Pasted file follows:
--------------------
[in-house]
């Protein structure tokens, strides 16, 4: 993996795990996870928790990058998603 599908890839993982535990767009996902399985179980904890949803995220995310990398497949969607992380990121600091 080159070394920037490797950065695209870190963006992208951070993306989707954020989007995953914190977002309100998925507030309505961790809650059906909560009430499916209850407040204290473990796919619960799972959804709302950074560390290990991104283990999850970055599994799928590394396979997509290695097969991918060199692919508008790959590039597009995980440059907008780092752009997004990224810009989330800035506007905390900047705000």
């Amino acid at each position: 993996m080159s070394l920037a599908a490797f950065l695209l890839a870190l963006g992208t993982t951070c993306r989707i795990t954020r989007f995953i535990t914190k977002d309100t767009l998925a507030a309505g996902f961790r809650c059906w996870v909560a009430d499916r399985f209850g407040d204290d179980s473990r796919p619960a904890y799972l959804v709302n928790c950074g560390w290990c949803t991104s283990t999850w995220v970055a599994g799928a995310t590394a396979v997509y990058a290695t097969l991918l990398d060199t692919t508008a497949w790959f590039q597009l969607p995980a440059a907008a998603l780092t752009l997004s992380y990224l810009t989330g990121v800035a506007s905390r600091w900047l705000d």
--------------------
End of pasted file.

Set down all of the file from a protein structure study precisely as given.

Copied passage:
[in-house]
């Protein structure tokens, strides 16, 4: 993996795990996870928790990058998603 599908890839993982535990767009996902399985179980904890949803995220995310990398497949969607992380990121600091 080159070394920037490797950065695209870190963006992208951070993306989707954020989007995953914190977002309100998925507030309505961790809650059906909560009430499916209850407040204290473990796919619960799972959804709302950074560390290990991104283990999850970055599994799928590394396979997509290695097969991918060199692919508008790959590039597009995980440059907008780092752009997004990224810009989330800035506007905390900047705000």
């Amino acid at each position: 993996m080159s070394l920037a599908a490797f950065l695209l890839a870190l963006g992208t993982t951070c993306r989707i795990t954020r989007f995953i535990t914190k977002d309100t767009l998925a507030a309505g996902f961790r809650c059906w996870v909560a009430d499916r399985f209850g407040d204290d179980s473990r796919p619960a904890y799972l959804v709302n928790c950074g560390w290990c949803t991104s283990t999850w995220v970055a599994g799928a995310t590394a396979v997509y990058a290695t097969l991918l990398d060199t692919t508008a497949w790959f590039q597009l969607p995980a440059a907008a998603l780092t752009l997004s992380y990224l810009t989330g990121v800035a506007s905390r600091w900047l705000d």